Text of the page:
With the planned REGEES project, scientists are investigating how the electricity grid can also integrate renewable energy in the future while continuing to work safely. REGEES stands for optimum operating and control strategies for a reliable electrical energy supply system in Germany with a fully integrated infeed of renewable energy sources in a timeframe to 2030. To this end they are developing new operational management and control strategies, whereby if possible they want to fully integrate intermittently generated energy.


Coupling grid and market simulations for grid planning

Unified planning of the generation and transportation of energy is no longer possible. This means that not only the electricity grid but also the electricity markets now play an important role in ensuring economically efficient energy supplies.

Green Access

Intelligent distribution grids ensure improved integration of renewable energy sources

The Green Access project is focussing on creating an intelligent distribution grid. The researchers are primarily working on improving the adaptive monitoring and control algorithms, intelligent control systems and a grid-friendly infrastructure. The scientists are aiming to design the grid so that it can independently adapt itself to future load and infeed changes and varying grid topologies.


Ancillary services from the low- and medium-voltage level

In the event of major faults it must be ensured that no photovoltaic systems and wind turbines are shut down because they can contribute to supporting the system by feeding in their power. Within the joint DeF-Neg project, researchers are therefore investigating how measures for stabilising the frequency can be shifted to the distribution grids.


Impact of reduced rotating mass on the grid operation

The electrical power supply in Germany is being increasingly dominated by renewable energy generation systems. This is causing conventional power plants to be displaced. But how is this impacting on the grids?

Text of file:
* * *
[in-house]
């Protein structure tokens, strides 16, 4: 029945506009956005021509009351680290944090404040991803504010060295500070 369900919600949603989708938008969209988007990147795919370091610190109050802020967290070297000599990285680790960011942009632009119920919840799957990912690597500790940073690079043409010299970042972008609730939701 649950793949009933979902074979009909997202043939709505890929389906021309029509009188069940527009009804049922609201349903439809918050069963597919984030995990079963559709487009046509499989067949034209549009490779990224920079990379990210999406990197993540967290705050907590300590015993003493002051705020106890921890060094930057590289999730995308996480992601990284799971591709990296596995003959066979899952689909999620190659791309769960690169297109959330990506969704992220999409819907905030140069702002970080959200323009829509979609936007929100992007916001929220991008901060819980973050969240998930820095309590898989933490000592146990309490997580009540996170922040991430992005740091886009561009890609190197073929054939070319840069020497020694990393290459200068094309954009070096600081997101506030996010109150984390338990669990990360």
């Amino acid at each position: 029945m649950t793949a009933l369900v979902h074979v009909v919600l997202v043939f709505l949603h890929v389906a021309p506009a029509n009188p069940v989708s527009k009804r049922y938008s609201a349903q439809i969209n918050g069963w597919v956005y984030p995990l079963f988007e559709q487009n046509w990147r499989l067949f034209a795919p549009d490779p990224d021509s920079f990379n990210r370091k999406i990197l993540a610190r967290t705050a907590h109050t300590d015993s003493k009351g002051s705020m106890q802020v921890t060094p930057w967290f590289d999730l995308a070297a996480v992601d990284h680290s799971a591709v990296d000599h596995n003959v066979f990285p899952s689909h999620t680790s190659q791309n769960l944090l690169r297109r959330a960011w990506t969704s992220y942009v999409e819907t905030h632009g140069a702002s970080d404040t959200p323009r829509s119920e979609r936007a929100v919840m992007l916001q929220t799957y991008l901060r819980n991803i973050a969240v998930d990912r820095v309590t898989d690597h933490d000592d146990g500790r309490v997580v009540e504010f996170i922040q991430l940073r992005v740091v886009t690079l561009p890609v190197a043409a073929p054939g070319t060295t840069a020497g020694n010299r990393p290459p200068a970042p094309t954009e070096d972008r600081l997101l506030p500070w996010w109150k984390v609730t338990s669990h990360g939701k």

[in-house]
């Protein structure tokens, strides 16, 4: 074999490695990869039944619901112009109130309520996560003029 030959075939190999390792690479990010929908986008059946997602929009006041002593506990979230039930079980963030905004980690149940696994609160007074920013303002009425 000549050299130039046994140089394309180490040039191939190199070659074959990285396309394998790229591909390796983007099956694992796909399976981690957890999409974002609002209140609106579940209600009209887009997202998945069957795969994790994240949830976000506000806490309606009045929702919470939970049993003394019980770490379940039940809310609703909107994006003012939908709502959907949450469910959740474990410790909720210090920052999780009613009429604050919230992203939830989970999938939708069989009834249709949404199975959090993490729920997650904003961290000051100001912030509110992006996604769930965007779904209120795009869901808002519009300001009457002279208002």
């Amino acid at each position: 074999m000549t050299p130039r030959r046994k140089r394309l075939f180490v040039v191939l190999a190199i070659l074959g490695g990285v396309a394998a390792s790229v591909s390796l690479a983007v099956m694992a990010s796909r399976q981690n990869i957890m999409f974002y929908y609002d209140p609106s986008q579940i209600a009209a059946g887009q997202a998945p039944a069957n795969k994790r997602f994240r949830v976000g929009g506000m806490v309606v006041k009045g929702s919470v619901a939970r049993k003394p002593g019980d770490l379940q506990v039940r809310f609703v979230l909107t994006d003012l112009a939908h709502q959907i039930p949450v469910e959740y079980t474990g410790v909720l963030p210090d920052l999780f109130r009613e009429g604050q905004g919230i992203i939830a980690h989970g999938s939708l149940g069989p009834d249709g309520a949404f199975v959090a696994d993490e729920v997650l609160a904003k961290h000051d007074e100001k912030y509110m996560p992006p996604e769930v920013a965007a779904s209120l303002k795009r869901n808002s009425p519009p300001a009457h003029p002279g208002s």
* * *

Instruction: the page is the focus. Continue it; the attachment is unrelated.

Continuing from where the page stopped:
SysDL 2.0

Ancillary services from area distribution grids

Ancillary services keep the electricity grid stable. With the increased construction of renewable, volatile generation plants, the market for ancillary services is changing. This is because, in comparison with conventional power plants, renewables have some considerable differences.

FiN - "Fühler im Netz" (Sensors in the Grid)

Utilising Broadband over Power Line technology for grid monitoring

If the supply security and grid stability usual in Germany are also to be ensured in future, the grid status will need to be monitored constantly. The FiN ("Fühler im Netz" (Sensors in the Grid)) project is investigating the possibility of providing this monitoring using Broadband over Power Line technology.


Establishing offshore grids in the North Sea

This project is aimed at analysing and assessing different market and grid connection variants for offshore electricity grids in terms of how the variants impact on the German energy supply system and the superordinate European interconnected power system.


Identifying and serving new electricity grid markets

The NEMAR project (network management as a new market role) has resulted from the increasing demands made on decentralised power generators and loads to contribute to ancillary services, system stability and supply security. By jointly coordinating the electricity market participants in the distribution grid, the researchers are aiming to create a new market role.


Compact transmission line for high DC voltages

With high wind energy infeeds, the transmission grid is already reaching the limits of its thermal capacity. Additional transmission capacities will relieve the grid. The DC CTL transmission line (Compact Transmission Line for High Direct Current Voltages) offers a technical solution for providing gas-insulated DC connections.

Joint switching

DC switches separate loads

Team switching: If several switches in direct current (DC) circuits share the tasks this can provide several advantages for the entire system, for example, greater safety, fewer losses and cheaper operating resources.


Secure electricity grids with information and communication technologies

The SEnCom project aims to reveal security- and reliability-relevant challenges in integrating communication infrastructure in the distribution grids. The project is concerned with analysing both the possibility of external interventions in the information and communication (ICT) systems as well as their impacts on the grid operations.

Verteilnetz 2020

Optimum interaction in the distribution grid

With the increasing expansion of renewable energies, the medium- and low-voltage distribution grids are reaching their intake limits, particularly in rural areas. This is leading to problems with maintaining the voltage stability and with equipment overloads.